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    ABSTRACT: We examined whether determinants of disease progression and causes of death differ between injecting drug users (IDUs) and non-IDUs who initiate combination antiretroviral therapy (cART). The ART Cohort Collaboration combines data from participating cohort studies on cART-naïve adults from cART initiation. We used Cox models to estimate hazard ratios for death and AIDS among IDUs and non-IDUs. The cumulative incidence of specific causes of death was calculated and compared using methods that allow for competing risks. Data on 6269 IDUs and 37 774 non-IDUs were analysed. Compared with non-IDUs, a lower proportion of IDUs initiated cART with a CD4 cell count <200 cells/μL or had a prior diagnosis of AIDS. Mortality rates were higher in IDUs than in non-IDUs (2.08 vs. 1.04 per 100 person-years, respectively; P<0.001). Lower baseline CD4 cell count, higher baseline HIV viral load, clinical AIDS at baseline, and later year of cART initiation were associated with disease progression in both groups. However, the inverse association of baseline CD4 cell count with AIDS and death appeared stronger in non-IDUs than in IDUs. The risk of death from each specific cause was higher in IDUs than non-IDUs, with particularly marked increases in risk for liver-related deaths, and those from violence and non-AIDS infection. While liver-related deaths and deaths from direct effects of substance abuse appear to explain much of the excess mortality in IDUs, they are at increased risk for many other causes of death, which may relate to suboptimal management of HIV disease in these individuals.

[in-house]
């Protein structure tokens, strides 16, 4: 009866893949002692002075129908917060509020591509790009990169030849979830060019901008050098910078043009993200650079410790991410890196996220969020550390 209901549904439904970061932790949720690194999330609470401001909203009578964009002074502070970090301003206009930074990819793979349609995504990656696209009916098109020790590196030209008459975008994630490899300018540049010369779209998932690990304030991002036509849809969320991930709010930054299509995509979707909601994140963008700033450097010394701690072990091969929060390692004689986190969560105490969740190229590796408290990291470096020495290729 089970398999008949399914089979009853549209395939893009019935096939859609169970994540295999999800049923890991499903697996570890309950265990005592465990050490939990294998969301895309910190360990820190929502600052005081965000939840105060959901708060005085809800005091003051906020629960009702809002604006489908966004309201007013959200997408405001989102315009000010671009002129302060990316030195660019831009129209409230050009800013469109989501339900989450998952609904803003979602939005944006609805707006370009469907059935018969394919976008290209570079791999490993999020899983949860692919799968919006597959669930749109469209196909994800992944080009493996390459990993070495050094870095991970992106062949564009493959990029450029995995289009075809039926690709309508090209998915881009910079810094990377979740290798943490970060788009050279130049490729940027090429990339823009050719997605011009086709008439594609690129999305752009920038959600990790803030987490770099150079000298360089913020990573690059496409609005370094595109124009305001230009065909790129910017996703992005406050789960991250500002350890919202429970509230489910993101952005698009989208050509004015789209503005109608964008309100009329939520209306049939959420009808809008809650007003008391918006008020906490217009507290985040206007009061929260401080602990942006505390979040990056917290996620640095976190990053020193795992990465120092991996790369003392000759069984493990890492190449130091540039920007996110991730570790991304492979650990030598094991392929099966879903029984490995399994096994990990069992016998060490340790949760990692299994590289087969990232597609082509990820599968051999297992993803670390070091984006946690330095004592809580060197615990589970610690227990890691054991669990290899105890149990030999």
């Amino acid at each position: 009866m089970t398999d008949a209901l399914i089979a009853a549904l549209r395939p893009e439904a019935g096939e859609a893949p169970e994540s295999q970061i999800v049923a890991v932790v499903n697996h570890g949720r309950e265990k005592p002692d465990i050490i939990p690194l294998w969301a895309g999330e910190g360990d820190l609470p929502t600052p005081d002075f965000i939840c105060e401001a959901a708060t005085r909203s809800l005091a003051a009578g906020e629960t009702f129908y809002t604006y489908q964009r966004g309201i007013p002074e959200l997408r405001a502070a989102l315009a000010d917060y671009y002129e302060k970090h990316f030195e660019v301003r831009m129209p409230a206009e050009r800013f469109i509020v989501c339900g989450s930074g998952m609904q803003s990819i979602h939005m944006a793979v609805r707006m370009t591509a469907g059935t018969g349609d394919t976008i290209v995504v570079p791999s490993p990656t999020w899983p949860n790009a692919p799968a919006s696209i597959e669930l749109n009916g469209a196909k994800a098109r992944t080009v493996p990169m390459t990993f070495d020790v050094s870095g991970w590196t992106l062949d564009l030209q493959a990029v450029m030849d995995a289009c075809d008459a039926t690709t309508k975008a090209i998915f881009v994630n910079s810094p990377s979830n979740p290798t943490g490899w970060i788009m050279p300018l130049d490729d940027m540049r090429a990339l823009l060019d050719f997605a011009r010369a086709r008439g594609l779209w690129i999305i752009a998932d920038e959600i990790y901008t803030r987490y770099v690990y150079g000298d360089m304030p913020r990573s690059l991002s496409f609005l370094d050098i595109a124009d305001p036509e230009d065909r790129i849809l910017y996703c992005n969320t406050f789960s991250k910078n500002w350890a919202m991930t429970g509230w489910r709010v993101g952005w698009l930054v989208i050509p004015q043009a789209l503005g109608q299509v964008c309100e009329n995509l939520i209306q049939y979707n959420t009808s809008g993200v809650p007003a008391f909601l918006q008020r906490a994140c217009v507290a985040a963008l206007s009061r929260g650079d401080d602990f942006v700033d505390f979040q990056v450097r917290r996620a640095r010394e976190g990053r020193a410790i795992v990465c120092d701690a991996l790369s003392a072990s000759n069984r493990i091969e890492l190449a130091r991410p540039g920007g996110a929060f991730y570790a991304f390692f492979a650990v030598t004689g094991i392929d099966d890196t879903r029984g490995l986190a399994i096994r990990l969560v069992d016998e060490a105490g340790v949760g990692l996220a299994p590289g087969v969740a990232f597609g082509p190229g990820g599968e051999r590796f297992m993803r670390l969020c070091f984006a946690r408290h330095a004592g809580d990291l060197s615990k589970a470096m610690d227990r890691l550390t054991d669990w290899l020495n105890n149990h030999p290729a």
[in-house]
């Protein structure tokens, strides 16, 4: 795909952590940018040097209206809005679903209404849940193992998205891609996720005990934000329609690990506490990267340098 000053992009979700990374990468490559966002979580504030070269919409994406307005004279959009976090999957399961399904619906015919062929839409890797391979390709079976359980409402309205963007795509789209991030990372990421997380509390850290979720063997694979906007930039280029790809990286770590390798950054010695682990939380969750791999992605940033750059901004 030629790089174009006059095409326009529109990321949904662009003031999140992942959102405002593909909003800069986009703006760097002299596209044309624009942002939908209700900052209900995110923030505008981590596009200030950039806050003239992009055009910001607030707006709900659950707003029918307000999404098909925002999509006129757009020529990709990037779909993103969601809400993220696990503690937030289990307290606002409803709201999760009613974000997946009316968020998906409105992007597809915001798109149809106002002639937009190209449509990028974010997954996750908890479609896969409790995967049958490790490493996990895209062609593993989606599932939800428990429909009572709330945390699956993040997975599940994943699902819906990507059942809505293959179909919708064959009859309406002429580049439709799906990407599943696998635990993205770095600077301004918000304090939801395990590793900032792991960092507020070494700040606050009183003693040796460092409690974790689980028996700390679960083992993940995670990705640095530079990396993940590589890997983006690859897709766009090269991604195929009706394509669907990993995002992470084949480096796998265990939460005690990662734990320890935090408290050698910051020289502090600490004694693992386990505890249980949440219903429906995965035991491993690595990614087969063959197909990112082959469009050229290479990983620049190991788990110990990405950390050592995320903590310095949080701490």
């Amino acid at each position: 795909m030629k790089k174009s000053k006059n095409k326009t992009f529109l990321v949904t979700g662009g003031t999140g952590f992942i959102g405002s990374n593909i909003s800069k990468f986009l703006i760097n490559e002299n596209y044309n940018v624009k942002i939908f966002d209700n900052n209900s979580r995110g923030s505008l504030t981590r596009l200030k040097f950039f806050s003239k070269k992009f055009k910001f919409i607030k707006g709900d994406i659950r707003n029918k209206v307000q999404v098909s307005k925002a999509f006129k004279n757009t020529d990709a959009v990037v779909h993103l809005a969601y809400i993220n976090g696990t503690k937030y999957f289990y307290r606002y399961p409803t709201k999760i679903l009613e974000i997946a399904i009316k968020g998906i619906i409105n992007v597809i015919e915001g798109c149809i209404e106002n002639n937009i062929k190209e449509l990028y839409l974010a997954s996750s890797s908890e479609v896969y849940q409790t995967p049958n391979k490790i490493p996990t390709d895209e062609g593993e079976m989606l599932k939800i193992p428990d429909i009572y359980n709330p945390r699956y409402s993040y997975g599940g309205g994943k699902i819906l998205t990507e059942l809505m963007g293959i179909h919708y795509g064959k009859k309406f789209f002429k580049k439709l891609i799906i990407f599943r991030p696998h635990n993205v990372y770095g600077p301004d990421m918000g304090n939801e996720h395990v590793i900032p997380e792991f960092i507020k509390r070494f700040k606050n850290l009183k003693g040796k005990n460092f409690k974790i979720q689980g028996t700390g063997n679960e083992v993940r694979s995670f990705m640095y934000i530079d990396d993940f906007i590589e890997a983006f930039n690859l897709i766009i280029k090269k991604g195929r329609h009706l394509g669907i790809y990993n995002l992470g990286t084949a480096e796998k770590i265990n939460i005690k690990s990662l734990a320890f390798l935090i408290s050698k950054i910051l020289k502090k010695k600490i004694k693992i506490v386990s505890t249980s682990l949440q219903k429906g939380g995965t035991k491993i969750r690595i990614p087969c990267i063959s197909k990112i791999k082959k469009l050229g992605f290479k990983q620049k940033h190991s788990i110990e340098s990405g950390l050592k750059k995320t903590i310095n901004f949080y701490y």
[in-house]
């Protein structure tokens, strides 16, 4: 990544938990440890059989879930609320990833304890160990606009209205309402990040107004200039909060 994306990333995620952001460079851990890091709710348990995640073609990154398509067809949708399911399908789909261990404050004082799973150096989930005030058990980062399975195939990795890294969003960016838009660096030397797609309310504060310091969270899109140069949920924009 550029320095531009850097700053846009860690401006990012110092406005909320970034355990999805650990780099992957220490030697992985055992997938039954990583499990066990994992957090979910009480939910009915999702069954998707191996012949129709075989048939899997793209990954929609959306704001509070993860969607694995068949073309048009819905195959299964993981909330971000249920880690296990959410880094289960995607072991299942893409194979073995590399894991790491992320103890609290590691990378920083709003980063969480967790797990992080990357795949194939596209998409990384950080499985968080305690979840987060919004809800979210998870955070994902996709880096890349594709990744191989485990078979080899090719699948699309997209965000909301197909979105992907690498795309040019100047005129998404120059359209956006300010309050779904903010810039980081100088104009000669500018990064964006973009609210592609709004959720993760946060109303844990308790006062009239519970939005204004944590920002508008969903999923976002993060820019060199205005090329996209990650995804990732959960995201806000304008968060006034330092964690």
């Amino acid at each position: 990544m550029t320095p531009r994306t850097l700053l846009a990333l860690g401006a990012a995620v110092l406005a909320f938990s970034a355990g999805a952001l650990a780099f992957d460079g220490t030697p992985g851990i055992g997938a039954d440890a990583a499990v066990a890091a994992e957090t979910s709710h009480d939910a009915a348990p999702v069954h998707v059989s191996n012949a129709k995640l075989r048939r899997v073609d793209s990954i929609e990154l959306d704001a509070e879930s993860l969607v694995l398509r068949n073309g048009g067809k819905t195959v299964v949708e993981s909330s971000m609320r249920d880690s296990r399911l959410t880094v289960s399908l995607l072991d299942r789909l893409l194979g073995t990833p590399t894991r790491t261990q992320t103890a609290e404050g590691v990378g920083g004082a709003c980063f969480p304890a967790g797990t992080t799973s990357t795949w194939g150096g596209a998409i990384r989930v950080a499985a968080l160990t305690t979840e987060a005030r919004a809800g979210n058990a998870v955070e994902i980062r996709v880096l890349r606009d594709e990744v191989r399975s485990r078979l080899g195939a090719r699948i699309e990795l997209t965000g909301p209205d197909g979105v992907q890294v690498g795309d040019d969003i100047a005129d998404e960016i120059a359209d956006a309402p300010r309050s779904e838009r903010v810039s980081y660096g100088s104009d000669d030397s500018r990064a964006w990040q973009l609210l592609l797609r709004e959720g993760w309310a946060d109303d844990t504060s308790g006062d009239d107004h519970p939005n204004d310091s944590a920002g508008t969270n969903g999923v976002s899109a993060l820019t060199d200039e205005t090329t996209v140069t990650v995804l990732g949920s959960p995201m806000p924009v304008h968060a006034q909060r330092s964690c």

HIV Medicine 08/2011; 13(2):89-97. DOI:10.1111/j.1468-1293.2011.00940.x · 3.45 Impact Factor